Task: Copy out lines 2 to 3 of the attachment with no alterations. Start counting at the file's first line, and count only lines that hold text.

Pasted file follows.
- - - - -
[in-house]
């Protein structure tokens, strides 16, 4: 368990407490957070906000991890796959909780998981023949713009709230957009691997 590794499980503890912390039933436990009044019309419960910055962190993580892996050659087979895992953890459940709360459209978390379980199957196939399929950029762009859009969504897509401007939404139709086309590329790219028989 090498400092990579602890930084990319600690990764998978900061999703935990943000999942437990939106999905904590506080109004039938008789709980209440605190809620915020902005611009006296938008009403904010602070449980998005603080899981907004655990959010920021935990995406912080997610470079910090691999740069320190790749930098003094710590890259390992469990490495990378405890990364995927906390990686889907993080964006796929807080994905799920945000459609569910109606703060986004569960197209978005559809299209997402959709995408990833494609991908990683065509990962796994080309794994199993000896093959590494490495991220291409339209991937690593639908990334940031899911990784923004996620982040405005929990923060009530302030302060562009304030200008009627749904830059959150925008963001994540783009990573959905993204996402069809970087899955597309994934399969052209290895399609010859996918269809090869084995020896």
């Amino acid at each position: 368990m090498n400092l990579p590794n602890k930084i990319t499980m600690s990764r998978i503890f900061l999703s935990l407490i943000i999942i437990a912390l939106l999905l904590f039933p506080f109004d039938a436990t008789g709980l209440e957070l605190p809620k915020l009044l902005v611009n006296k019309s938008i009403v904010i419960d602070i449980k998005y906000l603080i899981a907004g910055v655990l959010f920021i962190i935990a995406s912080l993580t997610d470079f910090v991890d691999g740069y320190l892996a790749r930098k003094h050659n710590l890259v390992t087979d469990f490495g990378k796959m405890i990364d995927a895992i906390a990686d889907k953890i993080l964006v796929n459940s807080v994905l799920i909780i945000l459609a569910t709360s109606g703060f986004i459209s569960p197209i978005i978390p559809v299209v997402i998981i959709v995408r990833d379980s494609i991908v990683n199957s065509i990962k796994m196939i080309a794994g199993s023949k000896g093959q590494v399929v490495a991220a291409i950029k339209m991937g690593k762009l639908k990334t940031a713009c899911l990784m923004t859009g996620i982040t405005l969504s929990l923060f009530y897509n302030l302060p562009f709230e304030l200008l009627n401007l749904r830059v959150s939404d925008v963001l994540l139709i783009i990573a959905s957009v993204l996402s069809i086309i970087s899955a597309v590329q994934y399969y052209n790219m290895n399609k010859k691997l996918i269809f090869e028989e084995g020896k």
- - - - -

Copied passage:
């Protein structure tokens, strides 16, 4: 368990407490957070906000991890796959909780998981023949713009709230957009691997 590794499980503890912390039933436990009044019309419960910055962190993580892996050659087979895992953890459940709360459209978390379980199957196939399929950029762009859009969504897509401007939404139709086309590329790219028989 090498400092990579602890930084990319600690990764998978900061999703935990943000999942437990939106999905904590506080109004039938008789709980209440605190809620915020902005611009006296938008009403904010602070449980998005603080899981907004655990959010920021935990995406912080997610470079910090691999740069320190790749930098003094710590890259390992469990490495990378405890990364995927906390990686889907993080964006796929807080994905799920945000459609569910109606703060986004569960197209978005559809299209997402959709995408990833494609991908990683065509990962796994080309794994199993000896093959590494490495991220291409339209991937690593639908990334940031899911990784923004996620982040405005929990923060009530302030302060562009304030200008009627749904830059959150925008963001994540783009990573959905993204996402069809970087899955597309994934399969052209290895399609010859996918269809090869084995020896």
């Amino acid at each position: 368990m090498n400092l990579p590794n602890k930084i990319t499980m600690s990764r998978i503890f900061l999703s935990l407490i943000i999942i437990a912390l939106l999905l904590f039933p506080f109004d039938a436990t008789g709980l209440e957070l605190p809620k915020l009044l902005v611009n006296k019309s938008i009403v904010i419960d602070i449980k998005y906000l603080i899981a907004g910055v655990l959010f920021i962190i935990a995406s912080l993580t997610d470079f910090v991890d691999g740069y320190l892996a790749r930098k003094h050659n710590l890259v390992t087979d469990f490495g990378k796959m405890i990364d995927a895992i906390a990686d889907k953890i993080l964006v796929n459940s807080v994905l799920i909780i945000l459609a569910t709360s109606g703060f986004i459209s569960p197209i978005i978390p559809v299209v997402i998981i959709v995408r990833d379980s494609i991908v990683n199957s065509i990962k796994m196939i080309a794994g199993s023949k000896g093959q590494v399929v490495a991220a291409i950029k339209m991937g690593k762009l639908k990334t940031a713009c899911l990784m923004t859009g996620i982040t405005l969504s929990l923060f009530y897509n302030l302060p562009f709230e304030l200008l009627n401007l749904r830059v959150s939404d925008v963001l994540l139709i783009i990573a959905s957009v993204l996402s069809i086309i970087s899955a597309v590329q994934y399969y052209n790219m290895n399609k010859k691997l996918i269809f090869e028989e084995g020896k």